Insurance industry continues to demand for protection against disasters relating to climate change
Qatar is currently hosting the United Nations’ COP-18 conference regarding climate change and its impact around the world. Though climate change remains a volatile issue in politics and with many consumers, the insurance industry has long held the position that the matter is not up for debate. Most insurers avoid the topic of climate change but have been preparing for such a phenomenon nonetheless. This is largely due to the major risks associated with the phenomenon, such as the increasing frequency of powerful storms and widespread drought.
Island nations face threat of rising sea levels
The insurance industry’s concerns are echoed by island nations that are facing the very real possibility of being submerged by rising sea levels. These nations are calling for protection against such a disaster, and the insurance industry may be able to provide the kind of protection they are looking for. Growing concerns over rising sea levels are pushing up the demand for a climate-damage insurance program, which would provide island nations, as well as others, with financial aid in the event of a climate change-related disaster.
Alliance of Small Island States seeks coverage for disasters that cannot be controlled
The Alliance of Small Island States, which is comprised of 43 island nations throughout the world, is attending the COP-18 conference in Doha, Qatar. The association has been pushing United Nations officials and those from industrialized countries to put some serious consideration into a climate-damage insurance program. According to Malia Talakai of Nauru, lead negotiator for the organization, island nations simply want protection from disasters that they cannot prevent, mitigate, or control.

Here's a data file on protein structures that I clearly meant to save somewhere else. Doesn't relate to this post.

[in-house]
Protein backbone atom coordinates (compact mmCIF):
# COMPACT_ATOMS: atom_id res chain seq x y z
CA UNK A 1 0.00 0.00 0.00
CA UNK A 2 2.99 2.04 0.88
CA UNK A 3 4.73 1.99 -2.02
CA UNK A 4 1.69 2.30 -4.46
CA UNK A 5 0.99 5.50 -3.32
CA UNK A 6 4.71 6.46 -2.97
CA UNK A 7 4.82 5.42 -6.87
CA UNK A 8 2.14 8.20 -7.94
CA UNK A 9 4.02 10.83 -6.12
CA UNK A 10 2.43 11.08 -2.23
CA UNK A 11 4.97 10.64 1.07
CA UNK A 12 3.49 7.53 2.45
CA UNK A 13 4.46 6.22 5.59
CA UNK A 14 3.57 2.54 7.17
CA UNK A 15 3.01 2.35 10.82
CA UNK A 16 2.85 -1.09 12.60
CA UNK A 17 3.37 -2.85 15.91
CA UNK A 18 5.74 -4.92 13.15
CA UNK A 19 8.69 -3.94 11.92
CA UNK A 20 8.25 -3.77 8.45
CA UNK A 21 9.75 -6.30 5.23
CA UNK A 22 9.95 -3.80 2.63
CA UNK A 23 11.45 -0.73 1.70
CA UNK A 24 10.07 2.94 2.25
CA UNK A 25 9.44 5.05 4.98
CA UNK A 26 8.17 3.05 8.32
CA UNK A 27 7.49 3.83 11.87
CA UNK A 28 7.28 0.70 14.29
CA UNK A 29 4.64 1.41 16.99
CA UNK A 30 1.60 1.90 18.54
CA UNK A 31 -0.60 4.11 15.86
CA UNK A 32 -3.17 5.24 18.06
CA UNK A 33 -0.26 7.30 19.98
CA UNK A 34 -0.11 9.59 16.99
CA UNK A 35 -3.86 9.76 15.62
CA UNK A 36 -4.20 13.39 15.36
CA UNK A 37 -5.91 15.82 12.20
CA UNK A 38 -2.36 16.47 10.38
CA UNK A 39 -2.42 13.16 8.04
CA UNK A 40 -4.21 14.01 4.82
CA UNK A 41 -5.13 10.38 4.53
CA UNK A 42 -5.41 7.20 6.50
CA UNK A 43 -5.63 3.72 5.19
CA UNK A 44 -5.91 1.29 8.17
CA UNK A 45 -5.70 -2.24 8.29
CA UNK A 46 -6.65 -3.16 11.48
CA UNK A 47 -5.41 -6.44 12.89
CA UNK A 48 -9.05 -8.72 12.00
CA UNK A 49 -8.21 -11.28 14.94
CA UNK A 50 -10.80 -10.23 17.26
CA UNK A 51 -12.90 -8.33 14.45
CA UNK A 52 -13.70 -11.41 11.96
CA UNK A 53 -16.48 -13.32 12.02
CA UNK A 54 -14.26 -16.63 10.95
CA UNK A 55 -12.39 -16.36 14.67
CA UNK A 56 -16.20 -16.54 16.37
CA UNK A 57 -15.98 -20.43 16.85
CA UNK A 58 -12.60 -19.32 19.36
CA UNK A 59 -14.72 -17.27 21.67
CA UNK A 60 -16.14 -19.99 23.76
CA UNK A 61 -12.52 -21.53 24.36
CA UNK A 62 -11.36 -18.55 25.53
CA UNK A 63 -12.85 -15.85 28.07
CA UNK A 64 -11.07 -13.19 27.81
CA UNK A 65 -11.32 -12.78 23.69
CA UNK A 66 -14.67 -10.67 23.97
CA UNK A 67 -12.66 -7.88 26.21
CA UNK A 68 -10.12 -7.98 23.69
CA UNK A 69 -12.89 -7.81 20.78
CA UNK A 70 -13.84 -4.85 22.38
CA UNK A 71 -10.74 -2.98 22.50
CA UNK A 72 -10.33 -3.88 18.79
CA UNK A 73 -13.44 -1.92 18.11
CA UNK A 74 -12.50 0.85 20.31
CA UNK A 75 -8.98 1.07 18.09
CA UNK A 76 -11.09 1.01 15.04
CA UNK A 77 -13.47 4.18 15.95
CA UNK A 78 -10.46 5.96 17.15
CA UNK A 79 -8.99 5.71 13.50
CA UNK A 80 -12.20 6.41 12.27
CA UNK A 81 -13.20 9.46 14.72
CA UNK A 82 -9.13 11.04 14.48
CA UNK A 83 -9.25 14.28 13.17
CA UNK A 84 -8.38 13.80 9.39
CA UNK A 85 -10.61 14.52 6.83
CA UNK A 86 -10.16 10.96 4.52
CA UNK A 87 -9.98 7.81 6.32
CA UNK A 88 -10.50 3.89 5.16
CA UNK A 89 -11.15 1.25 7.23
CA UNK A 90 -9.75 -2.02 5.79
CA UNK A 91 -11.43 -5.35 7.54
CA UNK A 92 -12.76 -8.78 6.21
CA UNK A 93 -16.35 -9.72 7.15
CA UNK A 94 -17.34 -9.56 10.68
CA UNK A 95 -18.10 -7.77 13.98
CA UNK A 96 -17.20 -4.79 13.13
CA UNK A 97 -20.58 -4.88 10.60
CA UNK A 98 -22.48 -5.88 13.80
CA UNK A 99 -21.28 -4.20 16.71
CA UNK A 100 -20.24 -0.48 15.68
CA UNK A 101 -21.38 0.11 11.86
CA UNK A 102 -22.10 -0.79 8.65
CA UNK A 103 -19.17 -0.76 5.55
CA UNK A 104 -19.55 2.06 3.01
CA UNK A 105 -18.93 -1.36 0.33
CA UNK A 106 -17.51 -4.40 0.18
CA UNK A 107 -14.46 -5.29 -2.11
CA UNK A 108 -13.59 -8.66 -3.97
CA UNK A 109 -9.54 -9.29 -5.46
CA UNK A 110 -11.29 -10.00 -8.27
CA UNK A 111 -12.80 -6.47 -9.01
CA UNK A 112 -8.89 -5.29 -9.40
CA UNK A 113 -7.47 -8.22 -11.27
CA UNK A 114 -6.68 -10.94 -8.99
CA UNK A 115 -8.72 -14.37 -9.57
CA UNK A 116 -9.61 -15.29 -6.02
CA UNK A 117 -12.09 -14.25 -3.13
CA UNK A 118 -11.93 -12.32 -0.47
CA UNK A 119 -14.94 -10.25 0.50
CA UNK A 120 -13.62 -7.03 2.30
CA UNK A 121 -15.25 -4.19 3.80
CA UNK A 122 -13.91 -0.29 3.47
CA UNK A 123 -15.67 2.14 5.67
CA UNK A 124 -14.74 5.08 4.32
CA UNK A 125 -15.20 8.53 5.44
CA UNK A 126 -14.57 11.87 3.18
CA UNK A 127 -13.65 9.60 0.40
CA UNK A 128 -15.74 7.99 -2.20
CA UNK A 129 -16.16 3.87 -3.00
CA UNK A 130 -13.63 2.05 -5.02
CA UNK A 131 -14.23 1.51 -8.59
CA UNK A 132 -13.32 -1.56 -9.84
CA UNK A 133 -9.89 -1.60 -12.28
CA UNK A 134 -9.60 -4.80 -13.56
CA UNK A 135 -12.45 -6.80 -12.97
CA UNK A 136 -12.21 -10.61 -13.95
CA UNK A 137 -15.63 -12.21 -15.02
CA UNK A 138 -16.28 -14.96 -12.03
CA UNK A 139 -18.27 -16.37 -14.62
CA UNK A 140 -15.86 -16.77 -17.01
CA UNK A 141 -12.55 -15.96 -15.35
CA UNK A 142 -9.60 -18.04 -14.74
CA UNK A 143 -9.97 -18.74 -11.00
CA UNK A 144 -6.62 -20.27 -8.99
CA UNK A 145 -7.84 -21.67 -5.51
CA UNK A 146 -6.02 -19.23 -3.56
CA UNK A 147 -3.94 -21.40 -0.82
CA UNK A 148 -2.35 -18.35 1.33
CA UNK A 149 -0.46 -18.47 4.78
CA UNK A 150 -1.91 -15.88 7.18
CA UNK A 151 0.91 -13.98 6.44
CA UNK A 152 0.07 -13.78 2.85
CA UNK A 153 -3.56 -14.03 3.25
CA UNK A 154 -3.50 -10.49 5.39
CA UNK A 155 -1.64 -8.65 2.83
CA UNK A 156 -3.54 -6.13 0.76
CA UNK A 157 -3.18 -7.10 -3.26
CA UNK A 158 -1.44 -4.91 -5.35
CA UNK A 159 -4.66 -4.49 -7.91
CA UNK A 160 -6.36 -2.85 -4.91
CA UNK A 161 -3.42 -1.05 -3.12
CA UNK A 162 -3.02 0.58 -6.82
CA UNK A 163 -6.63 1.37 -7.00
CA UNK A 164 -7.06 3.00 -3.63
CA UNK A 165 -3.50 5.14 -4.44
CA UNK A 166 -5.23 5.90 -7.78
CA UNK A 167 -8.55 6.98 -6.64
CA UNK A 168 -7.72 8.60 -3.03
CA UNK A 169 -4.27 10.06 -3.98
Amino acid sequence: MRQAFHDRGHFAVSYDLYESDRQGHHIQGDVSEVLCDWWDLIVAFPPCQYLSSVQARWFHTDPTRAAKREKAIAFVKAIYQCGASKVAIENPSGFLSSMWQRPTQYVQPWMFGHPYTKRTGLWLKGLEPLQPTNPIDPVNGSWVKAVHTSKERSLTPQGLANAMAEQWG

Climate change policies currently do not exist
The insurance industry is well attuned to the potential risks associated with climate change, but there are no insurance policies that protect against natural disasters that are specifically associated to climate change. This is partly due to the controversial nature of the phenomenon, but also because of the substantial risk insurers could face if countries decide not to adopt policies that could mitigate the impact of climate change. Though insurers are willing to account for the risks associated with climate change, few are willing to place their financial future in the hands of governments that consider climate change a non-issue.